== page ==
“I struggled with it a lot,” he confesses. “But over the course of working in various chemistry labs, I discovered that as a chemist, you have to specialize rather quickly. And that’s the thing you do for your life. You’re the ‘mass-spec’ guy. I didn’t want to be the mass-spec guy.”
Meanwhile, a new field was taking hold in literature departments — literature and science, which he defines broadly as “fictional explorations of scientific achievements and problems,” which are often “combined with attempts to accurately represent modern science as a kind of culture.” He thought to himself: “Whoa, this is something I can do. I can combine these two interests and talk about things I love from the literary perspective, which I couldn’t do from the other way.”
So he went back to school for a Ph.D. in English literature at the University of Virginia. Summers, he wore his science hat to teach a course in the science of crime-scene investigations at Cambridge. His doctorate completed, he taught writing as a lecturer at Yale for several years. But he never abandoned the scientific alter ego that had been with him since childhood.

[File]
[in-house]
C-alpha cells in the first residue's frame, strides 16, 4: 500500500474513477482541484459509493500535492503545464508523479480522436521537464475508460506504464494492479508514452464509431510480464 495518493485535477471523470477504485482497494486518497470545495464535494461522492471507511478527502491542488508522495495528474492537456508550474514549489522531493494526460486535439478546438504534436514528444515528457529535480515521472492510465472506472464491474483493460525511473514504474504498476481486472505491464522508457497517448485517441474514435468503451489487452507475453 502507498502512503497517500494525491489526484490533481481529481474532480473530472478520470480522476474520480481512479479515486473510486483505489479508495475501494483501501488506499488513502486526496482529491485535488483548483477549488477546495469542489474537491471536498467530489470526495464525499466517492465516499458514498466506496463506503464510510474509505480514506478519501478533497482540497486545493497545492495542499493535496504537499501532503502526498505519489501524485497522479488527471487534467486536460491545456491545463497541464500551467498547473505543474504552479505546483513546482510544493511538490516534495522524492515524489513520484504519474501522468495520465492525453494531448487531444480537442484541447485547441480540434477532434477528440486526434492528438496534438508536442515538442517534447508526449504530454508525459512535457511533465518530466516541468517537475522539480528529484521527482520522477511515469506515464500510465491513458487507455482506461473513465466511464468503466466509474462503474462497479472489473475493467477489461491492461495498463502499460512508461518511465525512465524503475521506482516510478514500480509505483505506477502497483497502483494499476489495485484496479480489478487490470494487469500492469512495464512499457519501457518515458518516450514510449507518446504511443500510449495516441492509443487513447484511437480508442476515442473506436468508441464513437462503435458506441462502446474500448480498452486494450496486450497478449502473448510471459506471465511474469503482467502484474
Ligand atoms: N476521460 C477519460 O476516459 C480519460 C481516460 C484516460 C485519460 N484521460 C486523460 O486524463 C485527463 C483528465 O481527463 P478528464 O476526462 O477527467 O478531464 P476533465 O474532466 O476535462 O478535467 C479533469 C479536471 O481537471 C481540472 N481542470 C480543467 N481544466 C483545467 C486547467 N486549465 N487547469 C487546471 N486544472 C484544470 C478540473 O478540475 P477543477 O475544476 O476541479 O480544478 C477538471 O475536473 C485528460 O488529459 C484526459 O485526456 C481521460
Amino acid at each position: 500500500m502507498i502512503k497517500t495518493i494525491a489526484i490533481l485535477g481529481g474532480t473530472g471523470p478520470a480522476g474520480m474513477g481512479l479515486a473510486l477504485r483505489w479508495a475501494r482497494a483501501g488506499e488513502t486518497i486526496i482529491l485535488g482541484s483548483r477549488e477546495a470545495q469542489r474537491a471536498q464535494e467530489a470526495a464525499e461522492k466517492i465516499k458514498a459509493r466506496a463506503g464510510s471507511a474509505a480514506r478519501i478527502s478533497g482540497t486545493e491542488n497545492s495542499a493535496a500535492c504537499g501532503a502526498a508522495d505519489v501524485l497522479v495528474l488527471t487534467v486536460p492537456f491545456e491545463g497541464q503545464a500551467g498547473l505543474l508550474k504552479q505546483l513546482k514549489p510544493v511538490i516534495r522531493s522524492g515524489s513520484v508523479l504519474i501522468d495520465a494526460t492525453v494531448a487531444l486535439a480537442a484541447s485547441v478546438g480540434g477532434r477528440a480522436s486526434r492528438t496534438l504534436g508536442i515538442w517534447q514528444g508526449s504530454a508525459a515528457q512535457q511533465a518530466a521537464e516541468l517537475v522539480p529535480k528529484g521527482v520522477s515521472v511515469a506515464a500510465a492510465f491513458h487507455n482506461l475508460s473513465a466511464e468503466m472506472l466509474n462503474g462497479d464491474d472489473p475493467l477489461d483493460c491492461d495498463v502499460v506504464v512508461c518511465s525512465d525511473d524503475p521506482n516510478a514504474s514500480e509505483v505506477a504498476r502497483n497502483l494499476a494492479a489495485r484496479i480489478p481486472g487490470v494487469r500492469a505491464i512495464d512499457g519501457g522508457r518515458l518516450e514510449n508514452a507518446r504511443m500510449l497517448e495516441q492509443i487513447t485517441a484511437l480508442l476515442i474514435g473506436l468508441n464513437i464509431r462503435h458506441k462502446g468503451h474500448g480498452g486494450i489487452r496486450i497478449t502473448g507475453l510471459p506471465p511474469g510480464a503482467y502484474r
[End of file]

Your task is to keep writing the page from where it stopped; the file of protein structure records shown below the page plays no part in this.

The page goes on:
Roots on a Rock
It was in the mid-1970s when a retired Catholic priest living near the shores of Lake Huron fell in love with a young elementary school teacher. The unlikely pair married and lived for two years on one of the lake’s thousands of small islands, a “2 ½-acre rock pile” without electricity or running water. No TV, no phone. Great slabs of ice crashed and rolled in the lake during spring thaw, making travel to mainland Ontario impossible. So when the couple’s first child, Raymond’s older sister, came along, they moved back to town. But they spent summers on the island.
During those long, light-filled days, Ray learned to catch, fillet and panfry fresh pike and perch. He gathered wild blueberries in a tin bucket. He pumped water at an old hand pump and, when he was big enough, hauled it to the cabin. With his younger brother, he salvaged fort-building materials from a couple of moldering old skiffs. Beaver and deer swam in the cold, clear water that lapped the shores. At night, he listened to his father’s adventure stories of canoeing in the Yukon, paddling Great Bear Lake and Great Slave Lake above the Arctic Circle.